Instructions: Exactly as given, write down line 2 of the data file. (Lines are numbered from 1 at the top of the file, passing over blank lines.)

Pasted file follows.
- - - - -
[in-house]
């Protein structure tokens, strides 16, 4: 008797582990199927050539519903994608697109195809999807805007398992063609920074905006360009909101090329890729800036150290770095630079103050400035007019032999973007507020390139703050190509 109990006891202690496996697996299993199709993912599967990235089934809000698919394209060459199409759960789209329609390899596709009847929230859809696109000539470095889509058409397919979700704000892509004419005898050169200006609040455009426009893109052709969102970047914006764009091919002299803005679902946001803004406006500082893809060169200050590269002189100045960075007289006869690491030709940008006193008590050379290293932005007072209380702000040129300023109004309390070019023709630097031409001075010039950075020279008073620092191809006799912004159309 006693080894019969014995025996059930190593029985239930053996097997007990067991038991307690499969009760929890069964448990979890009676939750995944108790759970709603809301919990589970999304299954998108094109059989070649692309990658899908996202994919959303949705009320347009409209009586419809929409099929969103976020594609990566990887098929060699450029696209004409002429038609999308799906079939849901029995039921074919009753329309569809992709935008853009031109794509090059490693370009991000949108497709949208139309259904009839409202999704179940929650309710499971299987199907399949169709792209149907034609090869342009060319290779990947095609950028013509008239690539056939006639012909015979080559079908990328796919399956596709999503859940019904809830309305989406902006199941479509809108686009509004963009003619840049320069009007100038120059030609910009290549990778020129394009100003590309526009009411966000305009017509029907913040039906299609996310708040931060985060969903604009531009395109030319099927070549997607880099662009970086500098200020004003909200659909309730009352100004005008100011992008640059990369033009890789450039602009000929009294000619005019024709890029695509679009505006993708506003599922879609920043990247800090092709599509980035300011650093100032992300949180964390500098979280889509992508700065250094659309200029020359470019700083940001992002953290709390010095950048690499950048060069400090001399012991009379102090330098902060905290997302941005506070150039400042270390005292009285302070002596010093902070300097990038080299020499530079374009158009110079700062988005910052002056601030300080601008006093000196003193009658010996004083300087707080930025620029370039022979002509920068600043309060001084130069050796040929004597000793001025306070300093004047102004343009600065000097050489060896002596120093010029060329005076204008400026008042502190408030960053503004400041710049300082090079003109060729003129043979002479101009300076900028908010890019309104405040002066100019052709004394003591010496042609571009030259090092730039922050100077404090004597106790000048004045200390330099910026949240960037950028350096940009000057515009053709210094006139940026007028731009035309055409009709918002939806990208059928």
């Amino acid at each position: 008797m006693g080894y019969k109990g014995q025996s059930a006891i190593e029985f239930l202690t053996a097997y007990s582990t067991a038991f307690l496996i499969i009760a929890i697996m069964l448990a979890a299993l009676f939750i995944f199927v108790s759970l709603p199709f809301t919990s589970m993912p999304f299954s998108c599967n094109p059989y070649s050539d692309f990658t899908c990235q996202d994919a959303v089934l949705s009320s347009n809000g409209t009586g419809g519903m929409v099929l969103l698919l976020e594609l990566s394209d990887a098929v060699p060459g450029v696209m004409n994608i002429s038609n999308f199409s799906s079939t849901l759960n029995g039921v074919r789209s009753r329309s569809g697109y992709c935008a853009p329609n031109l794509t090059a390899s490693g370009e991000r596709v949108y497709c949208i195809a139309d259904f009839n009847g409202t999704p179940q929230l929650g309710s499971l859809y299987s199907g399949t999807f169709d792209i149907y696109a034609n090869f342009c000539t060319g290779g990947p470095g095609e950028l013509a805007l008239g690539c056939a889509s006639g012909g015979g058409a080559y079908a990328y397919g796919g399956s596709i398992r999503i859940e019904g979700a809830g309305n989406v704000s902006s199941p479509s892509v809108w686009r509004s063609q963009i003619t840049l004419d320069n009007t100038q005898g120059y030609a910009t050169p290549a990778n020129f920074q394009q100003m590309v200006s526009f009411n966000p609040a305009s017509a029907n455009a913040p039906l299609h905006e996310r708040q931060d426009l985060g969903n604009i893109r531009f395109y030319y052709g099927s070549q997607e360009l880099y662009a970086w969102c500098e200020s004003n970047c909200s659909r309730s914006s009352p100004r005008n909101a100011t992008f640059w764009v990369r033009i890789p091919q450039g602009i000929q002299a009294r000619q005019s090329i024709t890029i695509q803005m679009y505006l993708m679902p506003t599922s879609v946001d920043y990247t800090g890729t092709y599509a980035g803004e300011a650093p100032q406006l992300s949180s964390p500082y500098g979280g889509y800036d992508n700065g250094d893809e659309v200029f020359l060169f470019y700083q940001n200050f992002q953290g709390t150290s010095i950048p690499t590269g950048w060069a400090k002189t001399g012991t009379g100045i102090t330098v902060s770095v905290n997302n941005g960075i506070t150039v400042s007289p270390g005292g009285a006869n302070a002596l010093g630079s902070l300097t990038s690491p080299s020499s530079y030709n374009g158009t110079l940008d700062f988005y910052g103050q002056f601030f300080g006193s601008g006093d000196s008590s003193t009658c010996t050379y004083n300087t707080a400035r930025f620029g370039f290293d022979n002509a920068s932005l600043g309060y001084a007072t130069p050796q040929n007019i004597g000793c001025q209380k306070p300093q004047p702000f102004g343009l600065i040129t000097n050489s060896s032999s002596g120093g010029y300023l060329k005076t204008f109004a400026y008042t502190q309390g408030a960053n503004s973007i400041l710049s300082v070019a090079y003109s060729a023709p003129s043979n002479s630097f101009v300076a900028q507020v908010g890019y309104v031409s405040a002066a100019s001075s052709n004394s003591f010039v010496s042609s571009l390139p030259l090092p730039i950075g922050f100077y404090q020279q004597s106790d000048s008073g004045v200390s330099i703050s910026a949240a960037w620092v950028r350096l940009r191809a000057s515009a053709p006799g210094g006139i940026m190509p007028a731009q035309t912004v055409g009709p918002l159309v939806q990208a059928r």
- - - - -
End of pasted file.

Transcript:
């Protein structure tokens, strides 16, 4: 008797582990199927050539519903994608697109195809999807805007398992063609920074905006360009909101090329890729800036150290770095630079103050400035007019032999973007507020390139703050190509 109990006891202690496996697996299993199709993912599967990235089934809000698919394209060459199409759960789209329609390899596709009847929230859809696109000539470095889509058409397919979700704000892509004419005898050169200006609040455009426009893109052709969102970047914006764009091919002299803005679902946001803004406006500082893809060169200050590269002189100045960075007289006869690491030709940008006193008590050379290293932005007072209380702000040129300023109004309390070019023709630097031409001075010039950075020279008073620092191809006799912004159309 006693080894019969014995025996059930190593029985239930053996097997007990067991038991307690499969009760929890069964448990979890009676939750995944108790759970709603809301919990589970999304299954998108094109059989070649692309990658899908996202994919959303949705009320347009409209009586419809929409099929969103976020594609990566990887098929060699450029696209004409002429038609999308799906079939849901029995039921074919009753329309569809992709935008853009031109794509090059490693370009991000949108497709949208139309259904009839409202999704179940929650309710499971299987199907399949169709792209149907034609090869342009060319290779990947095609950028013509008239690539056939006639012909015979080559079908990328796919399956596709999503859940019904809830309305989406902006199941479509809108686009509004963009003619840049320069009007100038120059030609910009290549990778020129394009100003590309526009009411966000305009017509029907913040039906299609996310708040931060985060969903604009531009395109030319099927070549997607880099662009970086500098200020004003909200659909309730009352100004005008100011992008640059990369033009890789450039602009000929009294000619005019024709890029695509679009505006993708506003599922879609920043990247800090092709599509980035300011650093100032992300949180964390500098979280889509992508700065250094659309200029020359470019700083940001992002953290709390010095950048690499950048060069400090001399012991009379102090330098902060905290997302941005506070150039400042270390005292009285302070002596010093902070300097990038080299020499530079374009158009110079700062988005910052002056601030300080601008006093000196003193009658010996004083300087707080930025620029370039022979002509920068600043309060001084130069050796040929004597000793001025306070300093004047102004343009600065000097050489060896002596120093010029060329005076204008400026008042502190408030960053503004400041710049300082090079003109060729003129043979002479101009300076900028908010890019309104405040002066100019052709004394003591010496042609571009030259090092730039922050100077404090004597106790000048004045200390330099910026949240960037950028350096940009000057515009053709210094006139940026007028731009035309055409009709918002939806990208059928």